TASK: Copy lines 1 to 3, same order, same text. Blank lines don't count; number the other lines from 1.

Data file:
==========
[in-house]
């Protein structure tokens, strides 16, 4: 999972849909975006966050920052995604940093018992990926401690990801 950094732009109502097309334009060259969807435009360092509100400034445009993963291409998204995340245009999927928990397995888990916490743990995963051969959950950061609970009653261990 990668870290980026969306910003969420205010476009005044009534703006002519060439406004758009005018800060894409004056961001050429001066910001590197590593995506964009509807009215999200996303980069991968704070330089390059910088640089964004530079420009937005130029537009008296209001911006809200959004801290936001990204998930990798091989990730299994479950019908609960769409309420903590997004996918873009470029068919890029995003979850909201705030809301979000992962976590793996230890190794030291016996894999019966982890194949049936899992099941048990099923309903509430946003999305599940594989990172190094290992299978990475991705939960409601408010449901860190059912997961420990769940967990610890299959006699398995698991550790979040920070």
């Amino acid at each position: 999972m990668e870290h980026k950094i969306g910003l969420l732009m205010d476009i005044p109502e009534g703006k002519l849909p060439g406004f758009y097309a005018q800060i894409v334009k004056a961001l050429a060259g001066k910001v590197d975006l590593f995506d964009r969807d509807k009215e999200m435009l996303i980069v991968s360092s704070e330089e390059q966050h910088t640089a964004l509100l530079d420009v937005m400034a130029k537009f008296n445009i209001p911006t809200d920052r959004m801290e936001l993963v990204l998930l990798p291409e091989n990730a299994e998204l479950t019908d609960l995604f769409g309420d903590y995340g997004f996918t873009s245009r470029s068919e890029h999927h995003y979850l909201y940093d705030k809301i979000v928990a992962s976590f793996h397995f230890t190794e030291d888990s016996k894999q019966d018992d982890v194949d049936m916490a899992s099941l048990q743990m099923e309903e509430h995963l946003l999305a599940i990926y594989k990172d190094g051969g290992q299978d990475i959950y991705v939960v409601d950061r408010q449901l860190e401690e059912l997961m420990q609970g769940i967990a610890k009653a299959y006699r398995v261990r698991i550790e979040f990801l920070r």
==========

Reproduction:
[in-house]
């Protein structure tokens, strides 16, 4: 999972849909975006966050920052995604940093018992990926401690990801 950094732009109502097309334009060259969807435009360092509100400034445009993963291409998204995340245009999927928990397995888990916490743990995963051969959950950061609970009653261990 990668870290980026969306910003969420205010476009005044009534703006002519060439406004758009005018800060894409004056961001050429001066910001590197590593995506964009509807009215999200996303980069991968704070330089390059910088640089964004530079420009937005130029537009008296209001911006809200959004801290936001990204998930990798091989990730299994479950019908609960769409309420903590997004996918873009470029068919890029995003979850909201705030809301979000992962976590793996230890190794030291016996894999019966982890194949049936899992099941048990099923309903509430946003999305599940594989990172190094290992299978990475991705939960409601408010449901860190059912997961420990769940967990610890299959006699398995698991550790979040920070």
């Amino acid at each position: 999972m990668e870290h980026k950094i969306g910003l969420l732009m205010d476009i005044p109502e009534g703006k002519l849909p060439g406004f758009y097309a005018q800060i894409v334009k004056a961001l050429a060259g001066k910001v590197d975006l590593f995506d964009r969807d509807k009215e999200m435009l996303i980069v991968s360092s704070e330089e390059q966050h910088t640089a964004l509100l530079d420009v937005m400034a130029k537009f008296n445009i209001p911006t809200d920052r959004m801290e936001l993963v990204l998930l990798p291409e091989n990730a299994e998204l479950t019908d609960l995604f769409g309420d903590y995340g997004f996918t873009s245009r470029s068919e890029h999927h995003y979850l909201y940093d705030k809301i979000v928990a992962s976590f793996h397995f230890t190794e030291d888990s016996k894999q019966d018992d982890v194949d049936m916490a899992s099941l048990q743990m099923e309903e509430h995963l946003l999305a599940i990926y594989k990172d190094g051969g290992q299978d990475i959950y991705v939960v409601d950061r408010q449901l860190e401690e059912l997961m420990q609970g769940i967990a610890k009653a299959y006699r398995v261990r698991i550790e979040f990801l920070r």